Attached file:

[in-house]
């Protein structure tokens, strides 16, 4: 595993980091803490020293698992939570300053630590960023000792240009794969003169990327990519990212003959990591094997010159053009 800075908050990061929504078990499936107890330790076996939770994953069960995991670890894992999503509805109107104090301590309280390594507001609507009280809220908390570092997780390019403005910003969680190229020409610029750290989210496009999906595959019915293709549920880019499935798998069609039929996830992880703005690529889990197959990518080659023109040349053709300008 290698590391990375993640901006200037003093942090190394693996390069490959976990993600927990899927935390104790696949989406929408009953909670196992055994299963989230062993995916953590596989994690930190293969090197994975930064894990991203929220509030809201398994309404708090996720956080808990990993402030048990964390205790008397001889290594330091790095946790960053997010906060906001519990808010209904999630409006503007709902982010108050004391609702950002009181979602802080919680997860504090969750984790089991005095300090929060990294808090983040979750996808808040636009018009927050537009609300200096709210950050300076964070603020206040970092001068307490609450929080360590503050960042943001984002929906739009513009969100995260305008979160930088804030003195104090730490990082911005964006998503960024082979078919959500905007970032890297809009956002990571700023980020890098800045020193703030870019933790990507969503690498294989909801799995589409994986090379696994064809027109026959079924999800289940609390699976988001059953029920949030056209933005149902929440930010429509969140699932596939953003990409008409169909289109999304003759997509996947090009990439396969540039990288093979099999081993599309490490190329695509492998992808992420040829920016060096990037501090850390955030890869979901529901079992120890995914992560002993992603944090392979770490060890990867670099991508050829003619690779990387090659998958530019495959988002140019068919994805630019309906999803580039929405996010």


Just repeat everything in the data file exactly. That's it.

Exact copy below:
[in-house]
């Protein structure tokens, strides 16, 4: 595993980091803490020293698992939570300053630590960023000792240009794969003169990327990519990212003959990591094997010159053009 800075908050990061929504078990499936107890330790076996939770994953069960995991670890894992999503509805109107104090301590309280390594507001609507009280809220908390570092997780390019403005910003969680190229020409610029750290989210496009999906595959019915293709549920880019499935798998069609039929996830992880703005690529889990197959990518080659023109040349053709300008 290698590391990375993640901006200037003093942090190394693996390069490959976990993600927990899927935390104790696949989406929408009953909670196992055994299963989230062993995916953590596989994690930190293969090197994975930064894990991203929220509030809201398994309404708090996720956080808990990993402030048990964390205790008397001889290594330091790095946790960053997010906060906001519990808010209904999630409006503007709902982010108050004391609702950002009181979602802080919680997860504090969750984790089991005095300090929060990294808090983040979750996808808040636009018009927050537009609300200096709210950050300076964070603020206040970092001068307490609450929080360590503050960042943001984002929906739009513009969100995260305008979160930088804030003195104090730490990082911005964006998503960024082979078919959500905007970032890297809009956002990571700023980020890098800045020193703030870019933790990507969503690498294989909801799995589409994986090379696994064809027109026959079924999800289940609390699976988001059953029920949030056209933005149902929440930010429509969140699932596939953003990409008409169909289109999304003759997509996947090009990439396969540039990288093979099999081993599309490490190329695509492998992808992420040829920016060096990037501090850390955030890869979901529901079992120890995914992560002993992603944090392979770490060890990867670099991508050829003619690779990387090659998958530019495959988002140019068919994805630019309906999803580039929405996010």